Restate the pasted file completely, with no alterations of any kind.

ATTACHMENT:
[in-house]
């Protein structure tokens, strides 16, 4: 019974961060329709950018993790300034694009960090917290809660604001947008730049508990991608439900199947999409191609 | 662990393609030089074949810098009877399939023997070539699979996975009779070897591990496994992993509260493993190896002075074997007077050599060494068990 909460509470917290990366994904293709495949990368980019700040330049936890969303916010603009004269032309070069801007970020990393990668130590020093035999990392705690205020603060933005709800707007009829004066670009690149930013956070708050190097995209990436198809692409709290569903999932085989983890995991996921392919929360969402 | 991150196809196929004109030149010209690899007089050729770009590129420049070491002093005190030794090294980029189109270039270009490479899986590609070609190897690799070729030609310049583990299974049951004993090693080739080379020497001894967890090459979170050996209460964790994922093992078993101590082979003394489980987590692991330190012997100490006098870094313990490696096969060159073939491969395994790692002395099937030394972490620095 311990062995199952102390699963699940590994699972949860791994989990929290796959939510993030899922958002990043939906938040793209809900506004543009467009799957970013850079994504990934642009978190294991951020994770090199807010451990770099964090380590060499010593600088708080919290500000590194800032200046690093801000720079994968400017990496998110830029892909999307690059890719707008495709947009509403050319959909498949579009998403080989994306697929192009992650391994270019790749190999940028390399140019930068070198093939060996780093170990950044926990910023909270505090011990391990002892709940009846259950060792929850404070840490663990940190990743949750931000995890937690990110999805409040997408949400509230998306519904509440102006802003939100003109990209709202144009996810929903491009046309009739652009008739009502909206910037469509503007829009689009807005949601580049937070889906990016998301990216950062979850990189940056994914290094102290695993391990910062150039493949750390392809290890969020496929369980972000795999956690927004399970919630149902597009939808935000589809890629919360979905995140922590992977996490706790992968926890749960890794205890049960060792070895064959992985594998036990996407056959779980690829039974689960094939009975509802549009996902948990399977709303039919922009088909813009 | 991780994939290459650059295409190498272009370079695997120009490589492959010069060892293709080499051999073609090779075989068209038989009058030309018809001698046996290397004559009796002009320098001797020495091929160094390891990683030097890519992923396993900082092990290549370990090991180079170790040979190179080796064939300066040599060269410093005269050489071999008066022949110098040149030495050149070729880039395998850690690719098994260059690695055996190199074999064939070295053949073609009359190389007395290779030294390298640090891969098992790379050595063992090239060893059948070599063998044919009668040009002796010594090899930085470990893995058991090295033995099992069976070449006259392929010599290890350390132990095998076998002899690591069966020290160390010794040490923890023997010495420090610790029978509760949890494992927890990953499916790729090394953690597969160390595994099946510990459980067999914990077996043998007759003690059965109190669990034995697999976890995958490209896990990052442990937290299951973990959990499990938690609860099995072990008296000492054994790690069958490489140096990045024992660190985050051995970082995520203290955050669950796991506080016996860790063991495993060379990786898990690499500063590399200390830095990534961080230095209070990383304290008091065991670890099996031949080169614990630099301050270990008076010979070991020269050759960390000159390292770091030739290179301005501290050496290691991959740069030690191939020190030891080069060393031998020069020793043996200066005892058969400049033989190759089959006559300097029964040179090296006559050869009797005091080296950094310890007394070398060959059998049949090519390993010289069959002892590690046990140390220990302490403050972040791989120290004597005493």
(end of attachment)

[in-house]
């Protein structure tokens, strides 16, 4: 019974961060329709950018993790300034694009960090917290809660604001947008730049508990991608439900199947999409191609 | 662990393609030089074949810098009877399939023997070539699979996975009779070897591990496994992993509260493993190896002075074997007077050599060494068990 909460509470917290990366994904293709495949990368980019700040330049936890969303916010603009004269032309070069801007970020990393990668130590020093035999990392705690205020603060933005709800707007009829004066670009690149930013956070708050190097995209990436198809692409709290569903999932085989983890995991996921392919929360969402 | 991150196809196929004109030149010209690899007089050729770009590129420049070491002093005190030794090294980029189109270039270009490479899986590609070609190897690799070729030609310049583990299974049951004993090693080739080379020497001894967890090459979170050996209460964790994922093992078993101590082979003394489980987590692991330190012997100490006098870094313990490696096969060159073939491969395994790692002395099937030394972490620095 311990062995199952102390699963699940590994699972949860791994989990929290796959939510993030899922958002990043939906938040793209809900506004543009467009799957970013850079994504990934642009978190294991951020994770090199807010451990770099964090380590060499010593600088708080919290500000590194800032200046690093801000720079994968400017990496998110830029892909999307690059890719707008495709947009509403050319959909498949579009998403080989994306697929192009992650391994270019790749190999940028390399140019930068070198093939060996780093170990950044926990910023909270505090011990391990002892709940009846259950060792929850404070840490663990940190990743949750931000995890937690990110999805409040997408949400509230998306519904509440102006802003939100003109990209709202144009996810929903491009046309009739652009008739009502909206910037469509503007829009689009807005949601580049937070889906990016998301990216950062979850990189940056994914290094102290695993391990910062150039493949750390392809290890969020496929369980972000795999956690927004399970919630149902597009939808935000589809890629919360979905995140922590992977996490706790992968926890749960890794205890049960060792070895064959992985594998036990996407056959779980690829039974689960094939009975509802549009996902948990399977709303039919922009088909813009 | 991780994939290459650059295409190498272009370079695997120009490589492959010069060892293709080499051999073609090779075989068209038989009058030309018809001698046996290397004559009796002009320098001797020495091929160094390891990683030097890519992923396993900082092990290549370990090991180079170790040979190179080796064939300066040599060269410093005269050489071999008066022949110098040149030495050149070729880039395998850690690719098994260059690695055996190199074999064939070295053949073609009359190389007395290779030294390298640090891969098992790379050595063992090239060893059948070599063998044919009668040009002796010594090899930085470990893995058991090295033995099992069976070449006259392929010599290890350390132990095998076998002899690591069966020290160390010794040490923890023997010495420090610790029978509760949890494992927890990953499916790729090394953690597969160390595994099946510990459980067999914990077996043998007759003690059965109190669990034995697999976890995958490209896990990052442990937290299951973990959990499990938690609860099995072990008296000492054994790690069958490489140096990045024992660190985050051995970082995520203290955050669950796991506080016996860790063991495993060379990786898990690499500063590399200390830095990534961080230095209070990383304290008091065991670890099996031949080169614990630099301050270990008076010979070991020269050759960390000159390292770091030739290179301005501290050496290691991959740069030690191939020190030891080069060393031998020069020793043996200066005892058969400049033989190759089959006559300097029964040179090296006559050869009797005091080296950094310890007394070398060959059998049949090519390993010289069959002892590690046990140390220990302490403050972040791989120290004597005493």